The following studies were included in the meta-analysis: (1) original full-text articles published in English or Chinese that were designed to evaluate the association between metformin and the incidence of GC in patients with T2DM, (2) studies utilizing appropriate statistical analysis methods and possessing sufficient data, (3) studies with a cohort design comprising an observation group that received metformin therapy and a control group that received other antidiabetic drugs (such as sulfonylureas, thiazolidinediones, insulin or other drugs) and (4) studies reporting crude or adjusted estimates of the associations between exposures and outcomes (hazard ratios [HRs] and corresponding 95% confidence intervals [CIs]) or survival curves (Kaplan-Meier curves).

Exclusion criteria

The following studies were excluded from the meta-analysis: (1) studies based on animal models, (2) studies based on cell models, (3) reviews, (4) studies lacking relevant data, and (5) studies lacking sufficient data for extraction.

Search strategy

We conducted a comprehensive search of the following databases to identify studies published between the databases’ dates of inception and Nov. 2016: PubMed, Embase, the Cochrane Library, the Web of Science, and the Chinese National Knowledge Infrastructure (CNKI). The searches comprised a combination of medical subject heading (MESH) searches and text word searches for studies published in English and Chinese. The following key words were used for the searches: “Gastric Cancer” OR “Gastric carcinoma” OR “Gastric Neoplasm” OR “Stomach Cancer” OR “Stomach carcinoma” OR “Stomach Neoplasm”, “Metformin”. The reference lists of relevant articles and reviews were also scanned manually to identify additional relevant articles.

Study selection

Two reviewers independently screened the titles and abstracts of the studies retrieved through the above searches and assessed the eligibility of each study by reading its full text. Any disagreements regarding study inclusion were resolved via consultation with a third reviewer.

Data extraction

Two authors independently checked the accuracy of the data extracted from the articles that met the above inclusion criteria. Disagreements between the two authors regarding the data extracted from the studies were resolved by discussion and the achievement of consensus. We extracted the following information from each published article: (1) the title, author, date of publication and references; (2) the ages and ethnicities of the patients; (3) the prognostic indicators; and (4) the methodological quality assessment index.

Statistical analyses

All statistical analyses were performed with STATA 12.0. HRs as effect sizes for morbidity were expressed as 95% CIs. HRs < 1 and 95% CIs that did not overlap with 1 were indicators that metformin therapy can decrease the risk of GC in patients with T2DM, while HRs > 1 were indicators that metformin therapy cannot decrease the risk of GC in patients with T2DM. Between-study heterogeneity was assessed using the Cochran Q test, whose significance level was p < 0.100, and the I2 test, whose significance level was I2 > 50%. Initial analyses were performed with a fixed-effects model, after which confirmatory analyses were performed with a random-effects model if significant heterogeneity was present.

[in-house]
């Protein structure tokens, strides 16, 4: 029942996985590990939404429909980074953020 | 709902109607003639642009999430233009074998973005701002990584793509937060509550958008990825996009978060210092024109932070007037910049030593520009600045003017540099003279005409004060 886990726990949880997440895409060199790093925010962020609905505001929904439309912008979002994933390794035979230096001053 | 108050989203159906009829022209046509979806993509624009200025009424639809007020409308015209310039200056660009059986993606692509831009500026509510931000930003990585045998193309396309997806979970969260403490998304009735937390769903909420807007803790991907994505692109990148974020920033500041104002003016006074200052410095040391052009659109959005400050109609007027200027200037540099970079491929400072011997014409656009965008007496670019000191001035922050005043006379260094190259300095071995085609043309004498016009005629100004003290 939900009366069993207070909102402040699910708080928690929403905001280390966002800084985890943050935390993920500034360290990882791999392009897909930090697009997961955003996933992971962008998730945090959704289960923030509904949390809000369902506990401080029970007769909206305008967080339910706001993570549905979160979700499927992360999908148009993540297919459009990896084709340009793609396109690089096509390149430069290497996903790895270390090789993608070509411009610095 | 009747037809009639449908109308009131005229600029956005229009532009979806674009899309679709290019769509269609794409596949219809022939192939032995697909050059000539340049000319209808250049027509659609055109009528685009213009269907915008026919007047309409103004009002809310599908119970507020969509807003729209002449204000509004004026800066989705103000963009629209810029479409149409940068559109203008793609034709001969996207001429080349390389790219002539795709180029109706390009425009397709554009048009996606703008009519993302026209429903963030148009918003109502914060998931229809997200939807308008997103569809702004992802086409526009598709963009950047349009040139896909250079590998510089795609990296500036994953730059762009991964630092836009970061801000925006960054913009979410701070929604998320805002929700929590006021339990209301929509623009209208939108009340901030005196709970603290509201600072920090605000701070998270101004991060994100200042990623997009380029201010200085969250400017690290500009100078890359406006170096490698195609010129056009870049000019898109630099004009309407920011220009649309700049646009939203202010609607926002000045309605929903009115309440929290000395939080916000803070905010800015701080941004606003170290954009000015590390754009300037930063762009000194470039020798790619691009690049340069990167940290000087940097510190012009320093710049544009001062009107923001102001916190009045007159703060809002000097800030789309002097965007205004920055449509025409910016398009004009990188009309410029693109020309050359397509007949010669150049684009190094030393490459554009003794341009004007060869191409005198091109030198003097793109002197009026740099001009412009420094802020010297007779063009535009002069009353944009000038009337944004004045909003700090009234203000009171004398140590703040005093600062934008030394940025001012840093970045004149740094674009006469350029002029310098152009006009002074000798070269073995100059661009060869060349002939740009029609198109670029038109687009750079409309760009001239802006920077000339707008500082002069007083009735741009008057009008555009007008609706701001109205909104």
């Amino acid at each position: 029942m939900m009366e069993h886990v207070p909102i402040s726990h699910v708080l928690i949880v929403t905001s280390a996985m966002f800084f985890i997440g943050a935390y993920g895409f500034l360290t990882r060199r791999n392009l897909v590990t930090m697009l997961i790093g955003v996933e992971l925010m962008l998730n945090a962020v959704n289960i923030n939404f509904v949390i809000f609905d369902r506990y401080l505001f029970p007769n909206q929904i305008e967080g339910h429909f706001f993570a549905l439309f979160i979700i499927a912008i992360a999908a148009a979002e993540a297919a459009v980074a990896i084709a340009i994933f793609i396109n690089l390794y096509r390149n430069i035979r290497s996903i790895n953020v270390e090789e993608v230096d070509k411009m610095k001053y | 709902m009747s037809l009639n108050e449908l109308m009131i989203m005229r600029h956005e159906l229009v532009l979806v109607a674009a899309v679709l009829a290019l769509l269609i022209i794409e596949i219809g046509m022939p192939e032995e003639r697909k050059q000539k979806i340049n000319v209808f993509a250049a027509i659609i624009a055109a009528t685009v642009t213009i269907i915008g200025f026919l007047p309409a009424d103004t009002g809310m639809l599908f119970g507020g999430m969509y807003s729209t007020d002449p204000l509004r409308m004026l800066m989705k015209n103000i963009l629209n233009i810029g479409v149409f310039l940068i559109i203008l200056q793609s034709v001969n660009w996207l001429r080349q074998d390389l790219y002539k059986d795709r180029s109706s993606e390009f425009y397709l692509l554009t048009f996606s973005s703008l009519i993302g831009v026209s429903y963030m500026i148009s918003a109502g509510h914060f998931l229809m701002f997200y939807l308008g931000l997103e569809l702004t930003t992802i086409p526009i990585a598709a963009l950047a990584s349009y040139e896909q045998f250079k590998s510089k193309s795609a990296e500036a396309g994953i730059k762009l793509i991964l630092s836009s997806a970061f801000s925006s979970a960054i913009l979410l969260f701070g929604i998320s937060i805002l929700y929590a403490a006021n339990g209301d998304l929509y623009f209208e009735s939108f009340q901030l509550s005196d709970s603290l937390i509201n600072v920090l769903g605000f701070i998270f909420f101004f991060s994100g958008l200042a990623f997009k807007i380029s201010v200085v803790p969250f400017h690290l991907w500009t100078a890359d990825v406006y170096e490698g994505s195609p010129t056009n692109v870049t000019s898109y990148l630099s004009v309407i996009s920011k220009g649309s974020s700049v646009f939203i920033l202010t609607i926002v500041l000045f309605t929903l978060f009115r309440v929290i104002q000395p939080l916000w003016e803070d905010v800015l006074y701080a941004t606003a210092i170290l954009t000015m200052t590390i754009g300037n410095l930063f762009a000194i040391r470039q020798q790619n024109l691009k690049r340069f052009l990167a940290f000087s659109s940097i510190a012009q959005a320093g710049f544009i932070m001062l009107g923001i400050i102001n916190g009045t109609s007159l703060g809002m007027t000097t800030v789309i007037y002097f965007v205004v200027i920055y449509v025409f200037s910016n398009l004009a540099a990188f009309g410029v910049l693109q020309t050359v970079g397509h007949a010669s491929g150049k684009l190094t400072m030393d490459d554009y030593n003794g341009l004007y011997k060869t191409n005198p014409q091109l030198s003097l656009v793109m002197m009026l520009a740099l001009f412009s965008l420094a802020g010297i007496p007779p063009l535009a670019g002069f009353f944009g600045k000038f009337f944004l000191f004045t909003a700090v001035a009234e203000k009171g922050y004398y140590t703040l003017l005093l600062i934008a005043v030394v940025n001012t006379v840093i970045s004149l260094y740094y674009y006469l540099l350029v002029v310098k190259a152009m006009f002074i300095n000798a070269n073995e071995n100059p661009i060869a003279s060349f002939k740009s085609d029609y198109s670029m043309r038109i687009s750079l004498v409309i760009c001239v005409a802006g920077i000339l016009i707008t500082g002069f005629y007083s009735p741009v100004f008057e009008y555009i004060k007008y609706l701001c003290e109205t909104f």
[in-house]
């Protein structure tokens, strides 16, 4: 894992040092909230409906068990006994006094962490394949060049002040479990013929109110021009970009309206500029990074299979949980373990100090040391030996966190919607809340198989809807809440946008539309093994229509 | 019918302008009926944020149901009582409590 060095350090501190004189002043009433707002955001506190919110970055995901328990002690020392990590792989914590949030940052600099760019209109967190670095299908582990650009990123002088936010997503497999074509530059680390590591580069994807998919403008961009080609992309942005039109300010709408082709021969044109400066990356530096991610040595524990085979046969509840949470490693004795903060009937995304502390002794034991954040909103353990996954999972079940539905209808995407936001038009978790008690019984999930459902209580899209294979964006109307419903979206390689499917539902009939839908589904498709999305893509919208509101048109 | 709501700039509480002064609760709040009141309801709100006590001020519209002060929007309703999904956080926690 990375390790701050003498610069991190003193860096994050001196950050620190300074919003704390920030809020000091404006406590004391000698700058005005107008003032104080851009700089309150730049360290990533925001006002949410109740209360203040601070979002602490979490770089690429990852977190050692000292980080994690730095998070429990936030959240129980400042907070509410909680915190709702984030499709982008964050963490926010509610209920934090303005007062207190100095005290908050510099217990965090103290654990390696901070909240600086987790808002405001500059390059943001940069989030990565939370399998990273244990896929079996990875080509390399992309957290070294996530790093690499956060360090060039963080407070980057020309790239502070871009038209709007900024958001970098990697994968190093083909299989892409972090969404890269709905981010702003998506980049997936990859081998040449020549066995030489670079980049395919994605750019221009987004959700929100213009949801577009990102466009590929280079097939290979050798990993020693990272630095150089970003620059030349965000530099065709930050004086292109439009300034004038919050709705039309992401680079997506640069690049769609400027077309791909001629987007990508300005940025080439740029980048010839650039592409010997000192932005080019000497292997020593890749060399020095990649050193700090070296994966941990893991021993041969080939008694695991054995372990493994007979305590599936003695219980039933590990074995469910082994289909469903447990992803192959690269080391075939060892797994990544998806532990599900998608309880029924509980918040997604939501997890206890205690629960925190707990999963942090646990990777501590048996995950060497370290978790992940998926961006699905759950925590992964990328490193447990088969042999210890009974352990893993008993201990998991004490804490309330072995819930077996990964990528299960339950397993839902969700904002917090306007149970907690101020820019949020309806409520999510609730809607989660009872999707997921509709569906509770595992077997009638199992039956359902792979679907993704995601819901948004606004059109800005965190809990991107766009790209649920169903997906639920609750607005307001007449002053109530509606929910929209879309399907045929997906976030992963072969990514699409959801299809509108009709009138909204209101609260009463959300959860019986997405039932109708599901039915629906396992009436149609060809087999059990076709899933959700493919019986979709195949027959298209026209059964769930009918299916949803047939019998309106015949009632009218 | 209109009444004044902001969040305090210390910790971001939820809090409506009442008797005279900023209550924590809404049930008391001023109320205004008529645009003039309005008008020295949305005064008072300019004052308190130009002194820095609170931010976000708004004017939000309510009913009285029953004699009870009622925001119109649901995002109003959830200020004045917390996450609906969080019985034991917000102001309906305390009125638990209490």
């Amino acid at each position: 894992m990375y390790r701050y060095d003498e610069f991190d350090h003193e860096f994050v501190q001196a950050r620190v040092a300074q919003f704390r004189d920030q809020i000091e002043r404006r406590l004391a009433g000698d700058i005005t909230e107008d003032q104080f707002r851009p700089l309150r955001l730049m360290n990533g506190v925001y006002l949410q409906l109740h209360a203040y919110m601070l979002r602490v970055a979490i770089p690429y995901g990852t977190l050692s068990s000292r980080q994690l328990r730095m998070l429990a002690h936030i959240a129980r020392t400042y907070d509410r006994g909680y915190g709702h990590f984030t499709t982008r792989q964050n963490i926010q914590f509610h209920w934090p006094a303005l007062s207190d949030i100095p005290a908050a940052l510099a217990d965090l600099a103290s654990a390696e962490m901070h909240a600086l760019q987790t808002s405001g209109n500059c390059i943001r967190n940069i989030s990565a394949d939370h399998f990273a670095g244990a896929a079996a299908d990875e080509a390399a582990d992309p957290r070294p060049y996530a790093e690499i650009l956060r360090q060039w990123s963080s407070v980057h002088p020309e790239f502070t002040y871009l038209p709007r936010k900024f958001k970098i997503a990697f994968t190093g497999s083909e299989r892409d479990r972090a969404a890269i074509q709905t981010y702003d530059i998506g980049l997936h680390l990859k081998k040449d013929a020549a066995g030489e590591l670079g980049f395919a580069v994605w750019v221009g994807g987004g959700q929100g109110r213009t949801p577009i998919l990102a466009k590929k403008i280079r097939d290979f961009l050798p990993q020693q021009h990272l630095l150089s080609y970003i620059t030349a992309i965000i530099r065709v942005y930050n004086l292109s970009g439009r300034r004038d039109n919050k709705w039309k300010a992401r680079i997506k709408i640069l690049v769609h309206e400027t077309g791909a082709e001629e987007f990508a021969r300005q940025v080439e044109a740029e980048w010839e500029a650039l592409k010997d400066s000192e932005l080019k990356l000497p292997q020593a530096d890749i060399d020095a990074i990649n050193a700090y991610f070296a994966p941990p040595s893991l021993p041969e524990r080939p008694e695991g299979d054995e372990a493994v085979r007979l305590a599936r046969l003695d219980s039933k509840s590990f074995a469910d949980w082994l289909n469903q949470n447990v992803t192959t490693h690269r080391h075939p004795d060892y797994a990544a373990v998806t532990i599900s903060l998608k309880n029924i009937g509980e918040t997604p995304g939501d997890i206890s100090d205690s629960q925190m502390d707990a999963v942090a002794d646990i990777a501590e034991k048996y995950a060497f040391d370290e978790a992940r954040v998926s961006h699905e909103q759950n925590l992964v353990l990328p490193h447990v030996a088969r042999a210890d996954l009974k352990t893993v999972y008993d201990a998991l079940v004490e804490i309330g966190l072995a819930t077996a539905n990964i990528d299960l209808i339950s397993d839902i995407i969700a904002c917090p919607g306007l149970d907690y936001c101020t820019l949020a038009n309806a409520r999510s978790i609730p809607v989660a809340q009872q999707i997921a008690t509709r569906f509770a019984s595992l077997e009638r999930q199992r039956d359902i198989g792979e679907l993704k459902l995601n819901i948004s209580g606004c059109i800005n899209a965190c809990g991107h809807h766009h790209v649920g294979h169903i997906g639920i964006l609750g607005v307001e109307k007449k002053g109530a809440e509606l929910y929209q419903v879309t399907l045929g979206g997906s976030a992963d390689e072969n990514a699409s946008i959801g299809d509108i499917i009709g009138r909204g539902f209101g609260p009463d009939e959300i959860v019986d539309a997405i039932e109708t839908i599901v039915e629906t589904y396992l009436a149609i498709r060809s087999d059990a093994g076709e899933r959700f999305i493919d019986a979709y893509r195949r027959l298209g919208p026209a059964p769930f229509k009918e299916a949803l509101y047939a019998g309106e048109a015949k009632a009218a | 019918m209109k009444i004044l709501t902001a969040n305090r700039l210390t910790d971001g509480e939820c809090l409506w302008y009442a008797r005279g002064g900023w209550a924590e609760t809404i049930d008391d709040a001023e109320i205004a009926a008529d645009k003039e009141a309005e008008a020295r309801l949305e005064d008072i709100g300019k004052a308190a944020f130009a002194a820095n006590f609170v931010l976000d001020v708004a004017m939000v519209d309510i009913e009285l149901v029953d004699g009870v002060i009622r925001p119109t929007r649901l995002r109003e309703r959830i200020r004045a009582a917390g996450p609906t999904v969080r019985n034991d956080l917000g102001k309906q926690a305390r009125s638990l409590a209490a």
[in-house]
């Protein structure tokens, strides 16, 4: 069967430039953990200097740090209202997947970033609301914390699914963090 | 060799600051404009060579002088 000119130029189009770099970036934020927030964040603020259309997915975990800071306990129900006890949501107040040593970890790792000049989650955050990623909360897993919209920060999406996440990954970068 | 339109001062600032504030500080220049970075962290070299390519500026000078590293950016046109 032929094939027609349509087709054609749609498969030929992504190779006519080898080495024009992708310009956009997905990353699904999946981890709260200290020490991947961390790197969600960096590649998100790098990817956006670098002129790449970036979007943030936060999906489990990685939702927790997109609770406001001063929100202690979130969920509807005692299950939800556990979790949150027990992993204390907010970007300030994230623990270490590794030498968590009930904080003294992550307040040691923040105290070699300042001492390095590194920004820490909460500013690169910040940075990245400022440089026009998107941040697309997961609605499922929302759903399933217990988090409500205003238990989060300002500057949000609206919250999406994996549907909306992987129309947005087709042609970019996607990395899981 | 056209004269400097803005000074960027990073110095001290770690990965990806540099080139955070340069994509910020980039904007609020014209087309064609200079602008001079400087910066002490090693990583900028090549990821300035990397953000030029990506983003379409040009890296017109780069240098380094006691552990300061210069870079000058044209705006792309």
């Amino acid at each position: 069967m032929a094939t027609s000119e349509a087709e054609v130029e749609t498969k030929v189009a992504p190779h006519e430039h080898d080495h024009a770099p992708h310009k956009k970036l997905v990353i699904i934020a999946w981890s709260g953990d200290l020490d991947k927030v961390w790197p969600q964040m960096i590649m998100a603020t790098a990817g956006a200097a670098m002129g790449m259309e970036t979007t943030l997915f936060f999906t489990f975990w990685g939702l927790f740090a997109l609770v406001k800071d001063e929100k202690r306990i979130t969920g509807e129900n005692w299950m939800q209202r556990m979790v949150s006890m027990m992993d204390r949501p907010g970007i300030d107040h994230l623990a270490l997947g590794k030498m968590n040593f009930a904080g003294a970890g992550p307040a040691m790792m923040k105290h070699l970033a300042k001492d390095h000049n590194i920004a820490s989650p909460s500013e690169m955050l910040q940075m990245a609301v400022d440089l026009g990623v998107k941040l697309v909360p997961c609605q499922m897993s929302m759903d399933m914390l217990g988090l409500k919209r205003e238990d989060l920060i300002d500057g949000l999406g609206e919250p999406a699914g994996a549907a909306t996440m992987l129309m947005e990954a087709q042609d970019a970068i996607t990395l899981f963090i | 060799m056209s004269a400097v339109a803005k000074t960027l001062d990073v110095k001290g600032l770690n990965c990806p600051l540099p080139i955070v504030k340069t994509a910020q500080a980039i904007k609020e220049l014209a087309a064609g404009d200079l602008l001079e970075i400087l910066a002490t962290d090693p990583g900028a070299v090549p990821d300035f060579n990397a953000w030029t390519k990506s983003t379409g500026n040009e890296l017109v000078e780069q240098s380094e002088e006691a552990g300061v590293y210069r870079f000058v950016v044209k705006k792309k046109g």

ACKNOWLEDGMENTS AND FUNDING

This study was supported by grants from the National Natural Science Foundation of China (Grant No.71673254,81603122), National Science & Technology Huimin Program (2013GS410101), Major Program of Science & Technology of Henan Province (121100111100), Innovation Scientists and Technicians Troop Construction Projects of Henan Province (144100510017), the Basic and Advanced Technology Research Foundation from Science and Technology Department of Henan Province (Grant No.122300410155), Funds for Creative Research Team of Henan Province, Creative Research Team of Higher Education of Henan Province and the Innovation Team of the First Affiliated Hospital of Zhengzhou University.

Abbreviations

GC
Gastric cancer
T2DM
Type 2 diabetes mellitus
HR
Hazard ratio
CI
Confidence interval
CNKI
China National Knowledge Infrastructure
MESH
Medical subject headings
NA
Information not available
RC
Retrospective cohort
PC
Prospective cohort.
Contributed by

Author contributions

Xue-liang Zhou, Wen-hua Xue, Jie Zhao and Liu-xing Wang designed this study and contributed substantially to the design of the search strategy. Xue-liang Zhou, Wei-jie Zhang, Zhuan Lv, and Zhi-rui Fan searched and selected the trials and extracted data. Wen-hua Xue, Xian-fei Ding, Li-feng Li, and Meng-meng Dou, performed the analysis and interpreted the data. Xue-liang Zhou wrote the manuscript, Liu-xing Wang and Jie Zhao critically reviewed the manuscript. Xue-liang Zhou, Wen-hua Xue, Liu-xing Wang and Jie Zhao participated in the data extraction and critically revised it. Xue-liang Zhou and Liu-xing Wang proofread the final version. All authors read and approved the final manuscript.

CONFLICTS OF INTEREST

The authors confirm that there are no conflicts of interest.